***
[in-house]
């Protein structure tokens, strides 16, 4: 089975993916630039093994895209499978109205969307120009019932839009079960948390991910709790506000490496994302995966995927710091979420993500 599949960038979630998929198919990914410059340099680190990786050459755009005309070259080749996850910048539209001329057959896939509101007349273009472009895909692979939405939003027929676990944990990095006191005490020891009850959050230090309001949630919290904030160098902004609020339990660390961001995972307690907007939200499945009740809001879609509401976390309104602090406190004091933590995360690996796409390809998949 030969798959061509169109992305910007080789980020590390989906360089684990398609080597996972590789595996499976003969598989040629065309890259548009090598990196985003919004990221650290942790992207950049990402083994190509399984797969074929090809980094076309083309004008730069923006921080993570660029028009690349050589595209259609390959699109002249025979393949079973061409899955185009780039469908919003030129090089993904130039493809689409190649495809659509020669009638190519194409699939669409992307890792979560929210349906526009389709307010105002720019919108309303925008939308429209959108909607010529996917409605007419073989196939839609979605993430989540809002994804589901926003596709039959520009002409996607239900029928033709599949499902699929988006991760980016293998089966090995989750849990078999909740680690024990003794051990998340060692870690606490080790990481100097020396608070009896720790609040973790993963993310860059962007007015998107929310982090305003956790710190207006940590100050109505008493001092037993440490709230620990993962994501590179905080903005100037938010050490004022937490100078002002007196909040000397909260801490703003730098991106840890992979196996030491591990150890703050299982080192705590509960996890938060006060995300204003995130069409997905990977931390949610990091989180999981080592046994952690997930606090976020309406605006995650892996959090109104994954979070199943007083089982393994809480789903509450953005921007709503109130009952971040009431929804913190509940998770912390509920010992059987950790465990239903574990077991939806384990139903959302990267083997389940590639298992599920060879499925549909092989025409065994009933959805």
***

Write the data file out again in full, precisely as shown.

[in-house]
């Protein structure tokens, strides 16, 4: 089975993916630039093994895209499978109205969307120009019932839009079960948390991910709790506000490496994302995966995927710091979420993500 599949960038979630998929198919990914410059340099680190990786050459755009005309070259080749996850910048539209001329057959896939509101007349273009472009895909692979939405939003027929676990944990990095006191005490020891009850959050230090309001949630919290904030160098902004609020339990660390961001995972307690907007939200499945009740809001879609509401976390309104602090406190004091933590995360690996796409390809998949 030969798959061509169109992305910007080789980020590390989906360089684990398609080597996972590789595996499976003969598989040629065309890259548009090598990196985003919004990221650290942790992207950049990402083994190509399984797969074929090809980094076309083309004008730069923006921080993570660029028009690349050589595209259609390959699109002249025979393949079973061409899955185009780039469908919003030129090089993904130039493809689409190649495809659509020669009638190519194409699939669409992307890792979560929210349906526009389709307010105002720019919108309303925008939308429209959108909607010529996917409605007419073989196939839609979605993430989540809002994804589901926003596709039959520009002409996607239900029928033709599949499902699929988006991760980016293998089966090995989750849990078999909740680690024990003794051990998340060692870690606490080790990481100097020396608070009896720790609040973790993963993310860059962007007015998107929310982090305003956790710190207006940590100050109505008493001092037993440490709230620990993962994501590179905080903005100037938010050490004022937490100078002002007196909040000397909260801490703003730098991106840890992979196996030491591990150890703050299982080192705590509960996890938060006060995300204003995130069409997905990977931390949610990091989180999981080592046994952690997930606090976020309406605006995650892996959090109104994954979070199943007083089982393994809480789903509450953005921007709503109130009952971040009431929804913190509940998770912390509920010992059987950790465990239903574990077991939806384990139903959302990267083997389940590639298992599920060879499925549909092989025409065994009933959805």